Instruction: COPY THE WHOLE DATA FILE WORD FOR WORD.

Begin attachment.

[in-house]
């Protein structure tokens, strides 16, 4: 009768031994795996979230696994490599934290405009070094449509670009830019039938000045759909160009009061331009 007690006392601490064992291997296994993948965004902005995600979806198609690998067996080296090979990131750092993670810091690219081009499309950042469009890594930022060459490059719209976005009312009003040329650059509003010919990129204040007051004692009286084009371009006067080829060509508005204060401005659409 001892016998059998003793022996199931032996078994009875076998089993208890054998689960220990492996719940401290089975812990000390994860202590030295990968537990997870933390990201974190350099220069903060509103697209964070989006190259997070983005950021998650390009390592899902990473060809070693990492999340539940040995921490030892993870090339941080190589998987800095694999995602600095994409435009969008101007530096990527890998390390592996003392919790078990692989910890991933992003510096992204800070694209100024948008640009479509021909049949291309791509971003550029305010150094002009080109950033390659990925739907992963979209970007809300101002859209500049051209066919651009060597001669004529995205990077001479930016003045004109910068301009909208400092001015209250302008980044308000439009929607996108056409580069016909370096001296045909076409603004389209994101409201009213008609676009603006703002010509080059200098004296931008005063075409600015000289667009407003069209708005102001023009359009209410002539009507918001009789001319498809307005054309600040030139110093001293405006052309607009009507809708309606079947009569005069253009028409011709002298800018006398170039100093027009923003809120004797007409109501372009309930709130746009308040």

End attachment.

[in-house]
């Protein structure tokens, strides 16, 4: 009768031994795996979230696994490599934290405009070094449509670009830019039938000045759909160009009061331009 007690006392601490064992291997296994993948965004902005995600979806198609690998067996080296090979990131750092993670810091690219081009499309950042469009890594930022060459490059719209976005009312009003040329650059509003010919990129204040007051004692009286084009371009006067080829060509508005204060401005659409 001892016998059998003793022996199931032996078994009875076998089993208890054998689960220990492996719940401290089975812990000390994860202590030295990968537990997870933390990201974190350099220069903060509103697209964070989006190259997070983005950021998650390009390592899902990473060809070693990492999340539940040995921490030892993870090339941080190589998987800095694999995602600095994409435009969008101007530096990527890998390390592996003392919790078990692989910890991933992003510096992204800070694209100024948008640009479509021909049949291309791509971003550029305010150094002009080109950033390659990925739907992963979209970007809300101002859209500049051209066919651009060597001669004529995205990077001479930016003045004109910068301009909208400092001015209250302008980044308000439009929607996108056409580069016909370096001296045909076409603004389209994101409201009213008609676009603006703002010509080059200098004296931008005063075409600015000289667009407003069209708005102001023009359009209410002539009507918001009789001319498809307005054309600040030139110093001293405006052309607009009507809708309606079947009569005069253009028409011709002298800018006398170039100093027009923003809120004797007409109501372009309930709130746009308040």